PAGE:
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New World Record For Longest Man-Made Echo (Is A Solid 112-Seconds, Double The Longest I've Ever Made Love)

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A new world record for the longest man-made reverberating echo has destroyed the previous record holder by a staggering 97-seconds. For reference, that would be like confidently entering the world's largest penis competition and having yours hang to your knees, while the next guy in line whips his out and destroys the f***ing planet by throwing Earth off its axis sending us careening into the sun.

Acoustic scientists emerged from the Inchindown oil storage tanks, an underground fuel depot constructed during World War II, with proof that a gun-shot fired inside the tunnel resonates for a full 112 seconds.


Prof Cox [heck yeah!] had to enter the tank through one of the 18 inch diameter oil pipes because there are no doors. The tank was designed to hold 25.5 million litres of fuel and has walls 45 cm thick. The space is about twice the length of a football pitch, 9m wide and 13.5 metres high.


The discovery marks a resounding defeat for the previous record-holder for the longest echo found in a man-made structure, the Hamilton Mausoleum, also in Scotland, where the sound of the doors being slammed shut took 15 seconds to die away to silence.

You can listen to a recording of the record-breaker after the jump, but honestly, I couldn't hear much of anything after the 22-second mark. Granted I was listening through my shitty laptop speakers, but still. At what point are not sure you're just IMAGINING an echo? It's like after your girlfriend moves out and sometimes you still hear her calling you from the bedroom. You know what I'm talking about? "You're making me sad." You? I'm making ME sad.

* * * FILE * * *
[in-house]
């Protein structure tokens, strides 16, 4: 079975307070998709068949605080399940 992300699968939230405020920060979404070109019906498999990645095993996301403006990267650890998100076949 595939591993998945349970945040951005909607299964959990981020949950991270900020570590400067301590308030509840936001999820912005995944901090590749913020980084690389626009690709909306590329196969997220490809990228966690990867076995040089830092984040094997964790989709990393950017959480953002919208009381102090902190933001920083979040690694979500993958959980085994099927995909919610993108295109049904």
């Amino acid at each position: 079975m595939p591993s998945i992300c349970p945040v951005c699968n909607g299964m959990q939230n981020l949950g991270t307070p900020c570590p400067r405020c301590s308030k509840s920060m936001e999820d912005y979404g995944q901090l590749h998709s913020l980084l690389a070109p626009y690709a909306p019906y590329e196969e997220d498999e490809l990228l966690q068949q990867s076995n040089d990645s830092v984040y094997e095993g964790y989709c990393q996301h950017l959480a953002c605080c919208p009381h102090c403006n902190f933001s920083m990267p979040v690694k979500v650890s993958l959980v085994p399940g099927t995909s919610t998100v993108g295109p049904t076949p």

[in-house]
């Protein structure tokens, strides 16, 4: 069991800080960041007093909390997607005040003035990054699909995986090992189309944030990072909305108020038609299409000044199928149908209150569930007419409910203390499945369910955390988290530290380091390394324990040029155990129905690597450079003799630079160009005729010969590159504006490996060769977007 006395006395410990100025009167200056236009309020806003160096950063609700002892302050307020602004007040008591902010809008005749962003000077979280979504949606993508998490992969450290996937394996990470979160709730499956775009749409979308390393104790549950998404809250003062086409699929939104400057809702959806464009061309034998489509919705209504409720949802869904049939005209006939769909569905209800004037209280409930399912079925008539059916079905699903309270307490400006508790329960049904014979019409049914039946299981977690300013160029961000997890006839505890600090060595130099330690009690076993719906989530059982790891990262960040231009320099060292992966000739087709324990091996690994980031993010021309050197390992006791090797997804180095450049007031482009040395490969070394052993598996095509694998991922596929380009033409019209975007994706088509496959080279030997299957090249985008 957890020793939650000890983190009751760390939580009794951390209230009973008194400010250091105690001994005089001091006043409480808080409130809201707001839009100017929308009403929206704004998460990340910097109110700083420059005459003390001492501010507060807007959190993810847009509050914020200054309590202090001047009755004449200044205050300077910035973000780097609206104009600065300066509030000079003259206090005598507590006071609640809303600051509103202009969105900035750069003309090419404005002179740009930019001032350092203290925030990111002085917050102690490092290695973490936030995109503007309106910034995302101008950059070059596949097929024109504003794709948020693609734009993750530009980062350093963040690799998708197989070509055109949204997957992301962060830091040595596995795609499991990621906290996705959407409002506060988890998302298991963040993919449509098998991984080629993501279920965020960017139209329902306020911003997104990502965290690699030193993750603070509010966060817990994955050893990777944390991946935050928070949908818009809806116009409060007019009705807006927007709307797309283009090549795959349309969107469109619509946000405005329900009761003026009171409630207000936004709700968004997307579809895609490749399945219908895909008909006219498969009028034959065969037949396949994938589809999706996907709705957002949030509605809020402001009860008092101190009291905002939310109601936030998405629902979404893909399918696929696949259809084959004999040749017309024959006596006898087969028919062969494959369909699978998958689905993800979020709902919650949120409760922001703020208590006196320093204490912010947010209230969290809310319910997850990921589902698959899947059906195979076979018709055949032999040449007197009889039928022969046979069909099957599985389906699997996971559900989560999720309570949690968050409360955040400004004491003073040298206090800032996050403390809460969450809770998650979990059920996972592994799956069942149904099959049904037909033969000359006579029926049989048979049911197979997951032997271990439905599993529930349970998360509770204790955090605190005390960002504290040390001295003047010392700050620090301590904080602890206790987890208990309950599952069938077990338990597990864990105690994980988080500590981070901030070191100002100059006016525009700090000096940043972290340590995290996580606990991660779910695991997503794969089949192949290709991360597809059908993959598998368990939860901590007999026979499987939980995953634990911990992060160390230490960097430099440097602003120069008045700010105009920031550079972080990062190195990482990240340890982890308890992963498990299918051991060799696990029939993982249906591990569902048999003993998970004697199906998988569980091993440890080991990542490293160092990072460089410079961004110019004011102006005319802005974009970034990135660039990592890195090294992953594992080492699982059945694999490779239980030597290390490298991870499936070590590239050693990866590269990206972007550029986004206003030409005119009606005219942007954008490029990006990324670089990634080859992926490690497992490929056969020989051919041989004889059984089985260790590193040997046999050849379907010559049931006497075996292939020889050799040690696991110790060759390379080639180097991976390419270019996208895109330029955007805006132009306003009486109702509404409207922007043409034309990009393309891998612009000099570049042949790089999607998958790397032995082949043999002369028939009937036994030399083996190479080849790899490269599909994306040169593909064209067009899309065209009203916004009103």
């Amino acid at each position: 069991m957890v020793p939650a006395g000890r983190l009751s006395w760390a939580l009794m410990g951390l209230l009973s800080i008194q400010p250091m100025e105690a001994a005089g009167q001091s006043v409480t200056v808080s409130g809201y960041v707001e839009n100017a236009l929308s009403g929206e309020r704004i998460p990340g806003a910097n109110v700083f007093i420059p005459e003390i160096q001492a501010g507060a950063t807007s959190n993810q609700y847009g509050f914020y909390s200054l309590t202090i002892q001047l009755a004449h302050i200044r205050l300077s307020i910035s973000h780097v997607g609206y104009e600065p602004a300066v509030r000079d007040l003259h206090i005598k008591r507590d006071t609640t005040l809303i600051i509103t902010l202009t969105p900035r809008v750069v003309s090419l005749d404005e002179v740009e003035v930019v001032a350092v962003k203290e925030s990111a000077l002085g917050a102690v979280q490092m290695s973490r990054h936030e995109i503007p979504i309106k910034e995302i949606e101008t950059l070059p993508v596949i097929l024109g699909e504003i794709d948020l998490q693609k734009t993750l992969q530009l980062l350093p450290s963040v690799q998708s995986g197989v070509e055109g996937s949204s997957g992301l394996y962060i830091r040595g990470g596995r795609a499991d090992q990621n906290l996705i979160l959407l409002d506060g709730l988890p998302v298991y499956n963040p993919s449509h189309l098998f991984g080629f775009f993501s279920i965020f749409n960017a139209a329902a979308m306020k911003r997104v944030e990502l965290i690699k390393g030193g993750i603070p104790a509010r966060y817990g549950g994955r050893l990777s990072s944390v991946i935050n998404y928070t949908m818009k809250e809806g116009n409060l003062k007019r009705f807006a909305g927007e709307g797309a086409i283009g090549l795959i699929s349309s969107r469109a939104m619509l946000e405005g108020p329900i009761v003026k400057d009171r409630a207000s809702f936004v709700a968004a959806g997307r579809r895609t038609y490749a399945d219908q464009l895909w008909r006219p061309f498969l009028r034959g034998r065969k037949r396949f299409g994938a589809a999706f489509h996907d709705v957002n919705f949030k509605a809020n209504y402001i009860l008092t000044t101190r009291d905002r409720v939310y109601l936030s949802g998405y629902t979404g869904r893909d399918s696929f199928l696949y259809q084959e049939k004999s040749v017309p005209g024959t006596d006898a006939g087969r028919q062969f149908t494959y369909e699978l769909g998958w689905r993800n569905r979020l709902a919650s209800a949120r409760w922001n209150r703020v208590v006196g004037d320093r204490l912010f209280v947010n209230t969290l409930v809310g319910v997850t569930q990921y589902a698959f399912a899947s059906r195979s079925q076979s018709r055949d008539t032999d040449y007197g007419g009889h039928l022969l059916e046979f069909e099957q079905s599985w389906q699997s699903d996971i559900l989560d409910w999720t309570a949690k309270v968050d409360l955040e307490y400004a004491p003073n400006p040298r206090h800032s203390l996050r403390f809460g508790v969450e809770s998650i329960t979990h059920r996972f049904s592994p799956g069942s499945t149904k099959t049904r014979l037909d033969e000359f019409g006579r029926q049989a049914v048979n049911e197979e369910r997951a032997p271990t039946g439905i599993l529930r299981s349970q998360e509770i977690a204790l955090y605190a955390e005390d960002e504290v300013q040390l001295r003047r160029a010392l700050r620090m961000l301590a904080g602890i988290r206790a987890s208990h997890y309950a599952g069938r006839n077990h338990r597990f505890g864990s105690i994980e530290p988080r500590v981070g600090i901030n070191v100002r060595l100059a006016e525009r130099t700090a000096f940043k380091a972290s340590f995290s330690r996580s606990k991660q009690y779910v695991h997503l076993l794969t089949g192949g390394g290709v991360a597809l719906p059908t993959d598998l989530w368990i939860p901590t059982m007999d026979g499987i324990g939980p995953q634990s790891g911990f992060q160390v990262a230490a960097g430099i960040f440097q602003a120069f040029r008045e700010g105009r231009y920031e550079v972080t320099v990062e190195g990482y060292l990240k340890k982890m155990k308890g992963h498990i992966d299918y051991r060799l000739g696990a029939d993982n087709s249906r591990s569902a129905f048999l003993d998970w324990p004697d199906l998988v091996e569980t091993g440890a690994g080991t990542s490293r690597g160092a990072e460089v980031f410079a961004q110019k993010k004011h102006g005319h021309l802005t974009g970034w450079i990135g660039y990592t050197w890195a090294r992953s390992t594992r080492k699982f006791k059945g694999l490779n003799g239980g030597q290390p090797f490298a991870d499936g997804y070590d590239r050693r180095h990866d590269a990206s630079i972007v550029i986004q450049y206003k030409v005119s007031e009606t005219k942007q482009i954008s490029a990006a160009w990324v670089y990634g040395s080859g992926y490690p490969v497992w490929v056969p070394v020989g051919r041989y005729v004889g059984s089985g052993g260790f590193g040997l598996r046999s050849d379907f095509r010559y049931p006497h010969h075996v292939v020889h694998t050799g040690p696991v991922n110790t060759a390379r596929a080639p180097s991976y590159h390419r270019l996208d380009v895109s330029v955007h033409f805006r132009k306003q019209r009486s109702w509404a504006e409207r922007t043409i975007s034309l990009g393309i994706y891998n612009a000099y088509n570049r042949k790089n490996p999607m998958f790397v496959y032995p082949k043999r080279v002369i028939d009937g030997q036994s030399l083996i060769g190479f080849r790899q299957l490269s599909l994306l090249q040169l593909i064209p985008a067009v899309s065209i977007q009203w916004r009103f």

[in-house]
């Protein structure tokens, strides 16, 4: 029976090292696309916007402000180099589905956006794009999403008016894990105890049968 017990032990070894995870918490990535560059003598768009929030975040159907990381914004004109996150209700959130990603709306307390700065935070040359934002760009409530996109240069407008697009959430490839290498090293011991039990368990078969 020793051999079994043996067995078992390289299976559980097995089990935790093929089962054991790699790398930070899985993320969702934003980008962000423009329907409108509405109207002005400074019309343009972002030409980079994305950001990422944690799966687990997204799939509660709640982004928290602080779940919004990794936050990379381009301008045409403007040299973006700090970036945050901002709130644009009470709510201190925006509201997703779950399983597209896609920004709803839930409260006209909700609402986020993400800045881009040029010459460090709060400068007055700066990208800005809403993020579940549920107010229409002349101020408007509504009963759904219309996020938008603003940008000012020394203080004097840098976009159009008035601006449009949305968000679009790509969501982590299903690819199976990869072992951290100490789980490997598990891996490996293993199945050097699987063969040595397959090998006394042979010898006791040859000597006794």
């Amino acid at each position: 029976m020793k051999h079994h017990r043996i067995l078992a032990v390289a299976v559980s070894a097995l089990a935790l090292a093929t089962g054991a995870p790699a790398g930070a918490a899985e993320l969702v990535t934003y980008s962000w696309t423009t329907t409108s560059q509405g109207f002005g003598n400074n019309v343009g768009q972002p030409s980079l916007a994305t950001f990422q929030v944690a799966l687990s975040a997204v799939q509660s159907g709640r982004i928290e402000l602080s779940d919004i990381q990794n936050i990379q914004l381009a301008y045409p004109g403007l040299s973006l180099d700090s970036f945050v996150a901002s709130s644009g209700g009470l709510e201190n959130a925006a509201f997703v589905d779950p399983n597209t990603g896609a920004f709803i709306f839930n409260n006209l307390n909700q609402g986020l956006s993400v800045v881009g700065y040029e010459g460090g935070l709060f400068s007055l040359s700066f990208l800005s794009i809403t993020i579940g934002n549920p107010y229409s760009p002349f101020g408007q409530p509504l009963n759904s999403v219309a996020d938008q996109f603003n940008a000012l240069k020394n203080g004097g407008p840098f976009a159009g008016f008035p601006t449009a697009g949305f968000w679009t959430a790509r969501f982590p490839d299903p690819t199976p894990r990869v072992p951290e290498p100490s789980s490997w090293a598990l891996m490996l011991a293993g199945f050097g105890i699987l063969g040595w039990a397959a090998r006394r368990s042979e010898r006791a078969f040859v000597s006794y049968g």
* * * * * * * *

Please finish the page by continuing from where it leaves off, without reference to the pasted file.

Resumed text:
Keep going for the record breaker (which was a gunshot, so adjust your volume according).


Thanks to John A, who once yelled as loud as he could from the top of a mountain and was listening to the echo but had to run because a female Yeti mistook it for a mating call.

There are Comments.
  • WTFITSAY

    I don't know if you know this, GW, but 1m12s does not equal 112 seconds. It's 72 seconds.

  • "At 125 Hertz, a frequency typically made by a tuba, the reverberation time was 112 seconds. Even at the mid-frequencies important for speech, the reverberation time was 30 seconds.

    The broadband reverberation time, which considers all frequencies simultaneously, was 75 seconds – the figure certified as a world record by Guinness."

  • There's no echo. I hear a long reverb but no echo.

  • Must have been a gun fired by a duck.

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